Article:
Academic Integrity Policy & Procedures

Introduction

Academic and intellectual integrity is expected of all individuals at the College of Coastal Georgia. The College expects students to be honest and present work that is only their own. Scholarship and fairness require that improper work be rejected and that violations be investigated and appropriate sanctions administered.

Academic dishonesty includes plagiarism, cheating, giving or receiving assistance not authorized by the instructor, using one's own prior work, or in any other way presenting work that is not that of the student to whom an assignment was made.

Definitions

Cheating is using or attempting to use materials, information, or study aids not permitted by the instructor in exams or other assigned work. Cheating can occur by students obtaining materials for tests or assignments not authorized by the instructor, giving unauthorized aid to a student before or during an examination, taking an exam for another student, or submitting significant portions of the same work in two different classes without prior approval by both instructors.

Plagiarism is defined as representing another person's work (including a student's own prior work), ideas, data, or words as one's own or as original. It is expected that all work must properly credit sources of information. Instructors should explain to students their expectations with respect to sourcing and documentation.

Students may not sell papers or additional services that assist other students in their creation of academic work for course requirements. Students who are not enrolled in a particular course, but who assist students in completing work for a course, may still be found in violation of the student academic honesty policy.

Procedure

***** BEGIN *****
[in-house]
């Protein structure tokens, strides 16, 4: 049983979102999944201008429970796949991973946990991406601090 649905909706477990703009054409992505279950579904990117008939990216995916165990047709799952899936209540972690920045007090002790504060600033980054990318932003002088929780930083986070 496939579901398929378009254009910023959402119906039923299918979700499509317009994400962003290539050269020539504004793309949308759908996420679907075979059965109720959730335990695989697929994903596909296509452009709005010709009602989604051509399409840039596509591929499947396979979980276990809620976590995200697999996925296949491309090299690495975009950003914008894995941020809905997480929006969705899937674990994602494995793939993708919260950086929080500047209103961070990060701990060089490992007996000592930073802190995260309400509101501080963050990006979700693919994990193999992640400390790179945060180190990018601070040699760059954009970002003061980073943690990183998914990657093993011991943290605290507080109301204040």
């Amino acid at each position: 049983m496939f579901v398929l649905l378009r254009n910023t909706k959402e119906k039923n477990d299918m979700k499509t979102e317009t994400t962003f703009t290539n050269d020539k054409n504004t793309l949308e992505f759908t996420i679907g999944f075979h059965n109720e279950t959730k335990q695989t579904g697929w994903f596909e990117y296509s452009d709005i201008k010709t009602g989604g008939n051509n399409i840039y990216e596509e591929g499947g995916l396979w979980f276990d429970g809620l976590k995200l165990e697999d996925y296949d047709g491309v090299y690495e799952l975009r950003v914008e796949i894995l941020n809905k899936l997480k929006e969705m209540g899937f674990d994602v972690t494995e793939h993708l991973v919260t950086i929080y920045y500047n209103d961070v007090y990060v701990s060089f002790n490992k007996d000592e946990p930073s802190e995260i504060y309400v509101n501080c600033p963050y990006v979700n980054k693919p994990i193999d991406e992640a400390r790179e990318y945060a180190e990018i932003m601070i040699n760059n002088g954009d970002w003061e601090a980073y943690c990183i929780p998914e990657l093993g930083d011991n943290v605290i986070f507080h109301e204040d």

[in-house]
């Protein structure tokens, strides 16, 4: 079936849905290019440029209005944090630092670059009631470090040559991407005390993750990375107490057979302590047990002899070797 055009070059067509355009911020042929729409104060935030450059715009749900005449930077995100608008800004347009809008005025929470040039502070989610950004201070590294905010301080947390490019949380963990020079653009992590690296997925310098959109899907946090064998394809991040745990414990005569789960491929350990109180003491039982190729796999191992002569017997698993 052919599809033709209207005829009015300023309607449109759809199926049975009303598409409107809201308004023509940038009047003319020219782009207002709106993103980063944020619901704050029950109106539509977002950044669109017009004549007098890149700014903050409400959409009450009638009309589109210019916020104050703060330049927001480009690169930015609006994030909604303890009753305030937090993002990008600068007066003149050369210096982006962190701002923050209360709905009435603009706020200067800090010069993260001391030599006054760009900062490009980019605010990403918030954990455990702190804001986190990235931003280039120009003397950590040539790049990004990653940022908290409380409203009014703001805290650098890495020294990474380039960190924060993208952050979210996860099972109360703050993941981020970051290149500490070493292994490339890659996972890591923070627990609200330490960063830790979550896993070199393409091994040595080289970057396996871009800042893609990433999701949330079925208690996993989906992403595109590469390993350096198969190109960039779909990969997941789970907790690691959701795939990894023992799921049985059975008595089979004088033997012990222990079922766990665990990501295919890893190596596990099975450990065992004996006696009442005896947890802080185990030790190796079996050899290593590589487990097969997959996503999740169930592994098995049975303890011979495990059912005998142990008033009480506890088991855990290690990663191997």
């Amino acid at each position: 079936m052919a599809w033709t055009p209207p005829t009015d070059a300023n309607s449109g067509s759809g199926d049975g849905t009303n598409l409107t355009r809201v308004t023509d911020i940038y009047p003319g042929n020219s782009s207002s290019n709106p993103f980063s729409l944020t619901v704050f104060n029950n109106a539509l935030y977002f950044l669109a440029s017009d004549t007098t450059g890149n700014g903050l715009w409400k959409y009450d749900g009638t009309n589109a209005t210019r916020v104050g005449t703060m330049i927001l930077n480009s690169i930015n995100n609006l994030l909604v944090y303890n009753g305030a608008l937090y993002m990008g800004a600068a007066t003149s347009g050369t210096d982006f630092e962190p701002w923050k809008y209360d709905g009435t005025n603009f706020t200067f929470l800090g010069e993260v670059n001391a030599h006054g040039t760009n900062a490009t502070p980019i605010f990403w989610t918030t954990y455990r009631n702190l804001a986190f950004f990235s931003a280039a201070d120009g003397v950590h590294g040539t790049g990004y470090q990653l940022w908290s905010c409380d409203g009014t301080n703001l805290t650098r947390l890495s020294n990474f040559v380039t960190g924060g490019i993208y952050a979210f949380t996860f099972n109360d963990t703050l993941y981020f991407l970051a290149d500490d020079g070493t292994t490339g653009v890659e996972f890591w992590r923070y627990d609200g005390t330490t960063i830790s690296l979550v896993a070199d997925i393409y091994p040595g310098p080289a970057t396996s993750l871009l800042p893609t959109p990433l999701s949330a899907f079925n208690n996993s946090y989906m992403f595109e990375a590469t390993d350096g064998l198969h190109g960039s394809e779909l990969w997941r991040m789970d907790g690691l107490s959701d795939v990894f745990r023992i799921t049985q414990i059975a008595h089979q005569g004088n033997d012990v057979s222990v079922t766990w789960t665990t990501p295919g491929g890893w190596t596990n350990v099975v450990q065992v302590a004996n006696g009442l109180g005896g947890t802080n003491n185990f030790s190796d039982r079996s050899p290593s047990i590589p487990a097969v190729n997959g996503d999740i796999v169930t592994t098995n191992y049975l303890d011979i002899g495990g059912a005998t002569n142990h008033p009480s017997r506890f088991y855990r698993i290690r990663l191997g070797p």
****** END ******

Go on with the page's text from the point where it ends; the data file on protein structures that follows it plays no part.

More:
The following process outlines the steps taken to resolve issues of academic dishonesty. This process is centered on the faculty member's right to manage the classroom environment and administer course grades as well as the student's right to due process if accused of misconduct.

It is important that at the start of every semester faculty state to the class and in the syllabus the importance of academic integrity. Examples of cheating or plagiarism should be given to students. Faculty should also include on their syllabi the description of the process of resolving questions of academic integrity and honesty. This description should include the sanctions the instructor will impose for academic dishonesty in his or her course if the accused student accepts responsibility and chooses to handle the matter internally. These penalties, however, may not include a final grade of F in the course in question. This penalty can be assigned only by the Conduct Board.

Classroom instructors initiate the academic integrity process. Upon suspicion of an instance of academic dishonesty, the faculty member must inform the student of his or her concerns through the Academic Integrity Incident Report (Appendix A) within five business days and ultimately file a copy of the Academic Integrity Incident Report with the Dean of Students, acting as Chair of the Conduct Board, within two business days after meeting with the student.

At the point that the faculty member shares his or her concern with a student, a student may accept responsibility for his or her actions and allow the faculty to levy a sanction that should be described on the course syllabus. In a case where a student accepts responsibility and the faculty member’s sanction, the Academic Integrity Report remains on file with the Dean of Students for future reference in case of a repeat offense by a given student. If the student does not accept responsibility, the faculty member advises the student that the incident will be referred to the Dean of Students and within one business day, the faculty member submits the Academic Integrity Incident Report to the Dean of Students and requests that the Dean take action.